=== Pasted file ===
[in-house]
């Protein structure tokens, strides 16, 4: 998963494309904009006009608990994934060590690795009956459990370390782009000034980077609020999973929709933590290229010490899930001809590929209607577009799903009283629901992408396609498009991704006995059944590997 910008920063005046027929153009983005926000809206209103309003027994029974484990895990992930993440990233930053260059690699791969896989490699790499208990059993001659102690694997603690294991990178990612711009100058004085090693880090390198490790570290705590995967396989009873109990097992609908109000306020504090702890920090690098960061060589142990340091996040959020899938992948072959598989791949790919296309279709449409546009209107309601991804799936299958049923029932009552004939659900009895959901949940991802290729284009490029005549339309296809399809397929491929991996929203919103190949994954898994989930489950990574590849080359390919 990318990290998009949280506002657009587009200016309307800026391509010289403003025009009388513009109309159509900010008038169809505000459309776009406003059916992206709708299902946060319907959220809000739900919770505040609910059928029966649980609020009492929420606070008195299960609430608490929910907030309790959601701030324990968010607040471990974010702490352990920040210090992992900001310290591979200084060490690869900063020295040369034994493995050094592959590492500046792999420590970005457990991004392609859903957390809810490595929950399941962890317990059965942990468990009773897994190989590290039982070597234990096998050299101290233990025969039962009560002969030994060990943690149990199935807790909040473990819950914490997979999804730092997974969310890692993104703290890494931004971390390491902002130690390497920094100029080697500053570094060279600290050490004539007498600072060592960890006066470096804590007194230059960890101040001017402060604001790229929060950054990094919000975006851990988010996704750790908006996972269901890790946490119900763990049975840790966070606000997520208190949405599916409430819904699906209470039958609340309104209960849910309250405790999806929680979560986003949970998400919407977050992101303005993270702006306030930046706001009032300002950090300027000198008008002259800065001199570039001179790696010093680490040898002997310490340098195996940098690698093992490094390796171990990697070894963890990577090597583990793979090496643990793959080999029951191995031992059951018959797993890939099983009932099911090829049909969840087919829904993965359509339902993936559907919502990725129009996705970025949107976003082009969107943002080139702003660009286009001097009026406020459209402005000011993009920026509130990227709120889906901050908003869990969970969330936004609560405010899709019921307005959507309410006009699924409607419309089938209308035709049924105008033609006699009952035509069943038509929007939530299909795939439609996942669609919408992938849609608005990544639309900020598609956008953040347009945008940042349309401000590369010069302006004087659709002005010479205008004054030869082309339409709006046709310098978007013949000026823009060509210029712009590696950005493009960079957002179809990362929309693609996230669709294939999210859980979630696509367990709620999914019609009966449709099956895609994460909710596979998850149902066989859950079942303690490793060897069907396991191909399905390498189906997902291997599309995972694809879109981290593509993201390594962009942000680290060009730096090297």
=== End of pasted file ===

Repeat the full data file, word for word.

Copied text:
[in-house]
């Protein structure tokens, strides 16, 4: 998963494309904009006009608990994934060590690795009956459990370390782009000034980077609020999973929709933590290229010490899930001809590929209607577009799903009283629901992408396609498009991704006995059944590997 910008920063005046027929153009983005926000809206209103309003027994029974484990895990992930993440990233930053260059690699791969896989490699790499208990059993001659102690694997603690294991990178990612711009100058004085090693880090390198490790570290705590995967396989009873109990097992609908109000306020504090702890920090690098960061060589142990340091996040959020899938992948072959598989791949790919296309279709449409546009209107309601991804799936299958049923029932009552004939659900009895959901949940991802290729284009490029005549339309296809399809397929491929991996929203919103190949994954898994989930489950990574590849080359390919 990318990290998009949280506002657009587009200016309307800026391509010289403003025009009388513009109309159509900010008038169809505000459309776009406003059916992206709708299902946060319907959220809000739900919770505040609910059928029966649980609020009492929420606070008195299960609430608490929910907030309790959601701030324990968010607040471990974010702490352990920040210090992992900001310290591979200084060490690869900063020295040369034994493995050094592959590492500046792999420590970005457990991004392609859903957390809810490595929950399941962890317990059965942990468990009773897994190989590290039982070597234990096998050299101290233990025969039962009560002969030994060990943690149990199935807790909040473990819950914490997979999804730092997974969310890692993104703290890494931004971390390491902002130690390497920094100029080697500053570094060279600290050490004539007498600072060592960890006066470096804590007194230059960890101040001017402060604001790229929060950054990094919000975006851990988010996704750790908006996972269901890790946490119900763990049975840790966070606000997520208190949405599916409430819904699906209470039958609340309104209960849910309250405790999806929680979560986003949970998400919407977050992101303005993270702006306030930046706001009032300002950090300027000198008008002259800065001199570039001179790696010093680490040898002997310490340098195996940098690698093992490094390796171990990697070894963890990577090597583990793979090496643990793959080999029951191995031992059951018959797993890939099983009932099911090829049909969840087919829904993965359509339902993936559907919502990725129009996705970025949107976003082009969107943002080139702003660009286009001097009026406020459209402005000011993009920026509130990227709120889906901050908003869990969970969330936004609560405010899709019921307005959507309410006009699924409607419309089938209308035709049924105008033609006699009952035509069943038509929007939530299909795939439609996942669609919408992938849609608005990544639309900020598609956008953040347009945008940042349309401000590369010069302006004087659709002005010479205008004054030869082309339409709006046709310098978007013949000026823009060509210029712009590696950005493009960079957002179809990362929309693609996230669709294939999210859980979630696509367990709620999914019609009966449709099956895609994460909710596979998850149902066989859950079942303690490793060897069907396991191909399905390498189906997902291997599309995972694809879109981290593509993201390594962009942000680290060009730096090297």